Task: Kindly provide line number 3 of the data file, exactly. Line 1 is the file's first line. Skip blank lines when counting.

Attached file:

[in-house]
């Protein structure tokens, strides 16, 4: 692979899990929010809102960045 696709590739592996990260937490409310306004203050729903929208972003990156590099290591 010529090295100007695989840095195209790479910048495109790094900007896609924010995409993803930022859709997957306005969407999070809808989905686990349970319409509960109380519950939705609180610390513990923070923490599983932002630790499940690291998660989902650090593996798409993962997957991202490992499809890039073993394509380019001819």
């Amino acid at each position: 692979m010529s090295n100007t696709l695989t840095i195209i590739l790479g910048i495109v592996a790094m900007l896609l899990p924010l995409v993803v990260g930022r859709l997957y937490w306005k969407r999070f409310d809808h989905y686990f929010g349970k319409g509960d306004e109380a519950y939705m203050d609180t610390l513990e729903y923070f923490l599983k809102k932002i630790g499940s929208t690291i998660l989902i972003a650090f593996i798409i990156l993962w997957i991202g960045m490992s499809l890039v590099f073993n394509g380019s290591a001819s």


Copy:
């Amino acid at each position: 692979m010529s090295n100007t696709l695989t840095i195209i590739l790479g910048i495109v592996a790094m900007l896609l899990p924010l995409v993803v990260g930022r859709l997957y937490w306005k969407r999070f409310d809808h989905y686990f929010g349970k319409g509960d306004e109380a519950y939705m203050d609180t610390l513990e729903y923070f923490l599983k809102k932002i630790g499940s929208t690291i998660l989902i972003a650090f593996i798409i990156l993962w997957i991202g960045m490992s499809l890039v590099f073993n394509g380019s290591a001819s």